Advanced therapy manufacturers should consider how their products will be shipped as early as possible during process development, according to Andrea Zobel, PhD, senior director, personalized supply chain, at World Courier.

Zobel, who spoke at Terrapinn’s Advanced Therapy Conference in London this week, believes the design of the formulation and even the manufacturing facilities for advanced therapies need to take the logistics of transporting the product into account.

“Decisions about whether to ship fresh or frozen cells, for example, are often made early during clinical trials and commercialisation,” she explains. “But often the thinking isn’t to the end [of the process].”

Her talk, on misconceptions in cell and gene therapy logistics, gave examples of problems caused when companies decide on a final formulation, such as vials versus infusion bag, before consulting with a shipper. For instance, infusion bags may not fit in large-scale storage or shipping containers, incurring extra costs.

Alternatively, if a company opts for a manufacturing process for fresh cells, but only builds one factory, the customer base for the product is limited to patients within a 24–48-hour transport time.

“You have no chance of recruiting patients beyond the area around the manufacturing site. You can’t [have] global [reach], only regional,” she explains.

Widening the options

To widen the options, she recommends companies consider fresh versus frozen, storage temperatures, and the use of stabilization early in the development process. They should also consider the benefits of decentralized manufacturing, including whether to site their process to inside a hospital.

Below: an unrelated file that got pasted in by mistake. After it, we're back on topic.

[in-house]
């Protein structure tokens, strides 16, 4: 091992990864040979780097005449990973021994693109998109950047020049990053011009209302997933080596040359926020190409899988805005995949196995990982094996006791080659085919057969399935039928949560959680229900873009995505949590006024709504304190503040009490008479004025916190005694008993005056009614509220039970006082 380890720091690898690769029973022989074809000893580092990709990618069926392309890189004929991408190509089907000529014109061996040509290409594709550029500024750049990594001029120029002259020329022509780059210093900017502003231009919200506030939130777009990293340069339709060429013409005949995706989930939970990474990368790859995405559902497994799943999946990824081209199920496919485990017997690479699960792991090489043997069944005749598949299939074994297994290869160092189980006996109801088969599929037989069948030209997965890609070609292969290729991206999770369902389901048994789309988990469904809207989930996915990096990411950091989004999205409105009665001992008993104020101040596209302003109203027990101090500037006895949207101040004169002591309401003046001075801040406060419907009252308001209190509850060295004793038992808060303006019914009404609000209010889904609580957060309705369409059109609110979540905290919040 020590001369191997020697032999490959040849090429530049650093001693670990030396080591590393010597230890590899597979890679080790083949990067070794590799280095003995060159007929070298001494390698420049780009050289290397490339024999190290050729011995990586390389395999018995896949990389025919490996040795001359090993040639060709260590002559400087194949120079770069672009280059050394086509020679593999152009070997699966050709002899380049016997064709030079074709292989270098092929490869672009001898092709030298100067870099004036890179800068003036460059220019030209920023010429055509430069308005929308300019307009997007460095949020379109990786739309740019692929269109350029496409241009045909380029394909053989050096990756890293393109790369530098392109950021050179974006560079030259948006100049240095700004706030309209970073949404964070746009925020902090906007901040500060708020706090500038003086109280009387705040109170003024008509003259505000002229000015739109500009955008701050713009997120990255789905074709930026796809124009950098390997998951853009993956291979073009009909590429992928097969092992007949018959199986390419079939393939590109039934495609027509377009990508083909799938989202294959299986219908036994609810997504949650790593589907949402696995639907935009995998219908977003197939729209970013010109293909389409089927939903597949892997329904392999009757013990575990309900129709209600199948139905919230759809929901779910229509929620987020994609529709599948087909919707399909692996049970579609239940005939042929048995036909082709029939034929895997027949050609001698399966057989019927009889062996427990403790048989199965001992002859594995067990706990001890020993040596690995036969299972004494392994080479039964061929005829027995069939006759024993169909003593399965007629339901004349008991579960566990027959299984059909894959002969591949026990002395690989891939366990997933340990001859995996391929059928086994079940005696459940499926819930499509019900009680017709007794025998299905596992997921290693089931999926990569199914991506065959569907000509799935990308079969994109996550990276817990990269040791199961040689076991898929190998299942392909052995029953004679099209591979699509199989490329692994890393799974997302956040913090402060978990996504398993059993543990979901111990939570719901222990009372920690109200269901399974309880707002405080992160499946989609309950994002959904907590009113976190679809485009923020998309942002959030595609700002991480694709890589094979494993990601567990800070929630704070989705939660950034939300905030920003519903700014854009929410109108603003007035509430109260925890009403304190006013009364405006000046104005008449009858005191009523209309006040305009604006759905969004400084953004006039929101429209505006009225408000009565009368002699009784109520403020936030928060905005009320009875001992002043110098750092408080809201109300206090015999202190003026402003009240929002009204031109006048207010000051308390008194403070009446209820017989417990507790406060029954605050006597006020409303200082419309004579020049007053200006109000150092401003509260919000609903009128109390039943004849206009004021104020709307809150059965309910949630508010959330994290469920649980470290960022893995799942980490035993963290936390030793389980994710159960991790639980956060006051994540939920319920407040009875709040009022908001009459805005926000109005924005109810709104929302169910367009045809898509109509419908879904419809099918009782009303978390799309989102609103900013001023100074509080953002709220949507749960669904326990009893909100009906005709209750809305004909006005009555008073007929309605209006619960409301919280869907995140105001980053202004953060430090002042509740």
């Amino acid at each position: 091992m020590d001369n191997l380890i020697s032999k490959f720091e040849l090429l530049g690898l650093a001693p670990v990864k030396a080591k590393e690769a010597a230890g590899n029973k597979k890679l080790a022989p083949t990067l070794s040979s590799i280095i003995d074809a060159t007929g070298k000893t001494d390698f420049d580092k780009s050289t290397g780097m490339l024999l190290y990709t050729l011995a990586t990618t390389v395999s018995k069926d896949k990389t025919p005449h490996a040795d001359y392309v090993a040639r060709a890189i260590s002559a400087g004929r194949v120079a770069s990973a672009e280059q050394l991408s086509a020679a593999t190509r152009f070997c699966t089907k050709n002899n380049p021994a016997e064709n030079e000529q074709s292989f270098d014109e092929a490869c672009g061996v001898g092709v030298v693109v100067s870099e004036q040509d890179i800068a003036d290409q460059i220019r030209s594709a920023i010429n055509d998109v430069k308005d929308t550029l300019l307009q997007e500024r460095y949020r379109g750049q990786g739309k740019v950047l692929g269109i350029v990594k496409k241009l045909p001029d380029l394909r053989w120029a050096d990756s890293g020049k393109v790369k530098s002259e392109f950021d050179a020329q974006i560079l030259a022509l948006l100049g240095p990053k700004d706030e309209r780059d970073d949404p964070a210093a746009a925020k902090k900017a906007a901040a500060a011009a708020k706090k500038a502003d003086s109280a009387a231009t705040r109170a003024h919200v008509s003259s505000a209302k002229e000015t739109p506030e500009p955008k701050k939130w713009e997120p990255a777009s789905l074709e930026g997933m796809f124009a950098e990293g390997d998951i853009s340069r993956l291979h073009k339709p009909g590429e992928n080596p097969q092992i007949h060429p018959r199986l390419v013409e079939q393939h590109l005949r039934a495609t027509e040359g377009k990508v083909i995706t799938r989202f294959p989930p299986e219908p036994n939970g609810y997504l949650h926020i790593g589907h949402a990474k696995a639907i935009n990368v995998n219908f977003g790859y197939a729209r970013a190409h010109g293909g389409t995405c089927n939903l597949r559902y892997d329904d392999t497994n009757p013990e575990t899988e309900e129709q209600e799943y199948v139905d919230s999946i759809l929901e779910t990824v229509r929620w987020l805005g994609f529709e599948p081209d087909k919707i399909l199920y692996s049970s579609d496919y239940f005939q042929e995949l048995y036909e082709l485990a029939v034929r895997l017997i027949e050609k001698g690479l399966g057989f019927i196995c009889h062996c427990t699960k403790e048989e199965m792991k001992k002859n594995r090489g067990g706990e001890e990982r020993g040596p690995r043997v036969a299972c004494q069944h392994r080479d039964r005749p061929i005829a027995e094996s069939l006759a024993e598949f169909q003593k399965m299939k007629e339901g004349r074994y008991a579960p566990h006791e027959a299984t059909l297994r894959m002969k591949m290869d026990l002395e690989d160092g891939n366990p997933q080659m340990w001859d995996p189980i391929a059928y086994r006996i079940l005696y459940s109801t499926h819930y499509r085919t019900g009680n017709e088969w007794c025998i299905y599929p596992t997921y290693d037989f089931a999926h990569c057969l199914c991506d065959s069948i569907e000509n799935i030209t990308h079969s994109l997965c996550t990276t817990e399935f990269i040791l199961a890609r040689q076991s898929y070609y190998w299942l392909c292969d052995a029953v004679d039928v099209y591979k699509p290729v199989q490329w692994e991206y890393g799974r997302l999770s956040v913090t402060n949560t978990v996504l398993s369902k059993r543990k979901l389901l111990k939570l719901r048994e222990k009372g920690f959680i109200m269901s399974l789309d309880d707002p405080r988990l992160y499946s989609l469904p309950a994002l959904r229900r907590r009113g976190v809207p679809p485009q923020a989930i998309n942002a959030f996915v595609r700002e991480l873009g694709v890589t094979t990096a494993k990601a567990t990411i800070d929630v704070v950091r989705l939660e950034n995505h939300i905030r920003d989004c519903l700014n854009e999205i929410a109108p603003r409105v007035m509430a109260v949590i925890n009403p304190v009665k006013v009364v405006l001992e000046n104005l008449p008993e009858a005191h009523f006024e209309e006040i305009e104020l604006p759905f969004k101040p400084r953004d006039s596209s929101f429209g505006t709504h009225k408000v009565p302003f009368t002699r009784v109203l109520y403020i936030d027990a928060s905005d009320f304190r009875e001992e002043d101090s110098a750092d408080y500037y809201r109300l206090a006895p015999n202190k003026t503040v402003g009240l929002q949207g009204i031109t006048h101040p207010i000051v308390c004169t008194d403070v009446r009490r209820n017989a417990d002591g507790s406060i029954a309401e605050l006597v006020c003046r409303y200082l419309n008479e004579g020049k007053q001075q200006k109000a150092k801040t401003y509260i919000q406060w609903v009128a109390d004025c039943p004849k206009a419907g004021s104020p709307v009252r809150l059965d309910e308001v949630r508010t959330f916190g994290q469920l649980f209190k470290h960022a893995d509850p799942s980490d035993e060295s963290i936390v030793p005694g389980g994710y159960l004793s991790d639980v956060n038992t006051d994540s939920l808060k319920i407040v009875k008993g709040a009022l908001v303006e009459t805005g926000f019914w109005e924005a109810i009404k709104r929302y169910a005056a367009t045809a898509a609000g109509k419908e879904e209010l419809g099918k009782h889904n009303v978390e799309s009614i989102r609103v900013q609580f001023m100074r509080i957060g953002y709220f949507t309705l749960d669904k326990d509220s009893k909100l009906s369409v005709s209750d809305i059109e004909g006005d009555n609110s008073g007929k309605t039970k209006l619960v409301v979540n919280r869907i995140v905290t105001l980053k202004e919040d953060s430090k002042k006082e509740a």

Another consideration is around the relationship between storage temperature and shelf life.

“People need to think: ‘do I need a shelf life measured in years when I’m due to use the product in days?’” she says, explaining that products with a shorter shelf life can be stabilized at higher temperatures.

A final consideration is the equipment used in manufacturing. According to Zobel, some commonly used all-in-one closed systems for advanced therapy manufacturing can only dispense product in one format such as fresh cells in an infusion bag.

“You can’t freeze [the product], so you have to transfer it to another container, and the whole advantage of working [in a closed system] without a clean room is gone,” she continues.

To help the manufacturer think about shipping, World Courier is working with Pharmalex, another company in the Cencora group, to provide consultancy on integrating shipping into setting up CMC processes and stability testing.

Zobel’s talk also covered other misconceptions in gene and cell therapy, including whether genetically modified cells and viruses are considered dangerous goods for transportation, and the availability of long-term storage.

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